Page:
A TECH-FREE FAMILY SAFARI

A TECH-FREE FAMILY SAFARI

Many kids today spend significant amounts of time staring at screens, not all bad, but proportionately higher than healthy levels I imagine.

My family and I just took a 10-day fam-tastic roadtrip to explore the sights, sounds, and adventures of Zimbabwe, which has successfully engaged our 4 and 6 year old boys’ brains in creative, interactive, old fashioned imagination – bush style.

Why kids AND parents love safaris:

– The freedom of an open topped safari vehicle, searching for huge beasts and evasive critters

– Binoculars, bonfires, bug hunts, star gazing and story telling

– The exploration and discovery of a bigger world in a peaceful space

5 Hot Family Safari Tips:

  1. Combine a 3 or 4 day safari with a complimentary, alternate activity – like touring the ancient ruins of Great Zimbabwe or majestic Victoria Falls.
  2. Choose a camp that not only allows kids but embraces the spirit of education and play on their level, like Wilderness Camps, who provide a special goody bag to all newcomers, including bush hat and bug finder.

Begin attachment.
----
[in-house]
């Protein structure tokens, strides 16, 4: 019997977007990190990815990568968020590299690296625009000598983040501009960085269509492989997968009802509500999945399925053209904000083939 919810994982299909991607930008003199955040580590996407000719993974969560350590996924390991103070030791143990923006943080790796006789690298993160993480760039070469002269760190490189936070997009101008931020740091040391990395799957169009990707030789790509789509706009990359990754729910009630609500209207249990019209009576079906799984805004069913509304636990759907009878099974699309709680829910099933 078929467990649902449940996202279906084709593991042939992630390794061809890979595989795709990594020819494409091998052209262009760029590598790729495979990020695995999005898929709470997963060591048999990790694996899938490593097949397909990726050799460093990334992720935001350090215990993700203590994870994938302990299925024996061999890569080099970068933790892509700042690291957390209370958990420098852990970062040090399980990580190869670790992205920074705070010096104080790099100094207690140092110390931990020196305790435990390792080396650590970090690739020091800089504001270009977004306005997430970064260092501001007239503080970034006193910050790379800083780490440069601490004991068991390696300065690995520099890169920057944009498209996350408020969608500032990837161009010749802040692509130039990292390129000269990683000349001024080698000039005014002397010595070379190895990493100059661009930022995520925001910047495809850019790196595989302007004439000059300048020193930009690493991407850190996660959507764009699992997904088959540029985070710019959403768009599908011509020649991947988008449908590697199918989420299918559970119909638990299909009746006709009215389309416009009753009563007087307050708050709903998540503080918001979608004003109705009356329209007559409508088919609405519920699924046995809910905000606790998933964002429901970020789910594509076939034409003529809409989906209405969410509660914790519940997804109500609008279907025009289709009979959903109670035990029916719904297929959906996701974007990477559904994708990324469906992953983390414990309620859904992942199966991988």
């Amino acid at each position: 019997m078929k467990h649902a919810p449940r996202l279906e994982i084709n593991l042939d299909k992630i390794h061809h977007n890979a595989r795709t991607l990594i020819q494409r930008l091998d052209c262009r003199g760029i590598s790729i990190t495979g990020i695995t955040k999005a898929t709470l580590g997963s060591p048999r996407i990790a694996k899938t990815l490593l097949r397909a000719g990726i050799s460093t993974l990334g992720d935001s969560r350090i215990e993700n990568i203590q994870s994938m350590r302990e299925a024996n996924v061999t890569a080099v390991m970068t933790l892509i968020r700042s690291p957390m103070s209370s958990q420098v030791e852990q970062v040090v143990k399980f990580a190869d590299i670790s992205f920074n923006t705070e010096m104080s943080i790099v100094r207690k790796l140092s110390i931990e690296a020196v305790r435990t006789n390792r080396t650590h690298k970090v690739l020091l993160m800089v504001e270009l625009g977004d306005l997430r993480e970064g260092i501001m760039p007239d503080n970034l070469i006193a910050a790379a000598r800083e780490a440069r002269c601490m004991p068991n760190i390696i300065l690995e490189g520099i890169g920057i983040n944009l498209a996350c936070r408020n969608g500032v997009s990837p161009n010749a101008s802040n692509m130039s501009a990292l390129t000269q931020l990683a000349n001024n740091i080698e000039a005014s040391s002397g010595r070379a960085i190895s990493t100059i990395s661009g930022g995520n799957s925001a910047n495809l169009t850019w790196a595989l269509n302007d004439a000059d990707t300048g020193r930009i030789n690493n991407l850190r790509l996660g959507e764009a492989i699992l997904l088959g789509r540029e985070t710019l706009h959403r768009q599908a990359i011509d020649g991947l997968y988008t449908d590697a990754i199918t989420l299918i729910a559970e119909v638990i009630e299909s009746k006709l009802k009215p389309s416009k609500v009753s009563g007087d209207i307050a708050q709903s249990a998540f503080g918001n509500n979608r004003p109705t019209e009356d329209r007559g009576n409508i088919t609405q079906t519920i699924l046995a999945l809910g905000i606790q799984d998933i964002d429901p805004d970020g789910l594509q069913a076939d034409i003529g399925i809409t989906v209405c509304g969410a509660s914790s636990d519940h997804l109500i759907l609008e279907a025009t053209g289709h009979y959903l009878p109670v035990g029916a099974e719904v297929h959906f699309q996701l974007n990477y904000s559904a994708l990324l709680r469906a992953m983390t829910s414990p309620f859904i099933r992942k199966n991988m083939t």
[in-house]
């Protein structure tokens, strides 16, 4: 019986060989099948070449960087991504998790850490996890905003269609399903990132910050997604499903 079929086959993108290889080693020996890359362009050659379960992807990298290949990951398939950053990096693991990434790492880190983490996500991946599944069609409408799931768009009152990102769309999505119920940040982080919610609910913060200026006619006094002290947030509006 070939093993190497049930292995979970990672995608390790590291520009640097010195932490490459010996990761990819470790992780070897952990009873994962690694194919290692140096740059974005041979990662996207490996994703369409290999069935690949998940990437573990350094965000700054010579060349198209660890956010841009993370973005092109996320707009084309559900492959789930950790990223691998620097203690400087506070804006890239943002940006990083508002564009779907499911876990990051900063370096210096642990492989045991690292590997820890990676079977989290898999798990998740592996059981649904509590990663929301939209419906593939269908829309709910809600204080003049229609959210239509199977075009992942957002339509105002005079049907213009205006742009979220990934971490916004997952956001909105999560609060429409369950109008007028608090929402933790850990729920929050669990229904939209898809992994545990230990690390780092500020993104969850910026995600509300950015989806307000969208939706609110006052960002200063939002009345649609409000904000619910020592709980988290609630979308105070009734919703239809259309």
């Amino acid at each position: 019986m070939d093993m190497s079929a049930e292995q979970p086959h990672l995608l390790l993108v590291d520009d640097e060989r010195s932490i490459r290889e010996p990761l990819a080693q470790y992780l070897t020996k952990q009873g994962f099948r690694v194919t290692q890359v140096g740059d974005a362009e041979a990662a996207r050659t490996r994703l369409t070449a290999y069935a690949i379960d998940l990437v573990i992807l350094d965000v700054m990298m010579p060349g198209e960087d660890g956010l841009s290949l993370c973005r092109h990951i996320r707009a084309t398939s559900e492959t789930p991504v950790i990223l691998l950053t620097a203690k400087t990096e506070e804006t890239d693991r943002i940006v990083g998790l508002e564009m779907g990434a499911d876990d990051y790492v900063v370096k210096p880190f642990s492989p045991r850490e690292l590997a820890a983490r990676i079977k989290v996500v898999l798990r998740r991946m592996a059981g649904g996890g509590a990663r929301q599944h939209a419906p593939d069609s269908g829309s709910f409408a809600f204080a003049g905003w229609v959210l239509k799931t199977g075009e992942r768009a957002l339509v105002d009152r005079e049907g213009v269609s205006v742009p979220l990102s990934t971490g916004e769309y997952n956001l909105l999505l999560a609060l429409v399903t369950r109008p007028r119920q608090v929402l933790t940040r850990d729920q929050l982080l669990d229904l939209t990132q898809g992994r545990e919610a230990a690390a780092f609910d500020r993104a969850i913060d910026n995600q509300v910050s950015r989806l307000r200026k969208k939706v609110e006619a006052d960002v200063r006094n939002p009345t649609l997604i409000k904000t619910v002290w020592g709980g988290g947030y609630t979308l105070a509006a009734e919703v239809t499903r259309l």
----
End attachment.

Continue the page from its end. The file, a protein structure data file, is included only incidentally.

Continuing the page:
3. Get them involved before you travel – with their own travel bag, map, animal log, flashlight and binos – they’ll feel like explorers
  4. What’s the best age? Ideally start no earlier than 4 so that the whole family can enjoy, however if babies are a part of the equation, as mine have always been: take your car seat along for the game drive – they’re guaranteed to fall asleep and you can be hands free. Limit drives to ½ day at most and book a private vehicle or travel with another family so that everyone is on the same program.
  5. Dare to leave the iPad behind for a full immersion in family fun. Might take a day or two but happy kiddos they will be.

Our trip involved the rock-climbing excitement of Matopos at warm and welcoming Big Cave Camp, lovely Davisons and Elephant’s Eye camps in Hwange National Park, the Victoria Falls Safari Lodge’s new Safari Suites which are ideal for families, Thebe River Lodge in Chobe National Park and the total castle fantasy of now child-friendly Nesbitt Castle in Bulawayo.

Written by Kelley Austen

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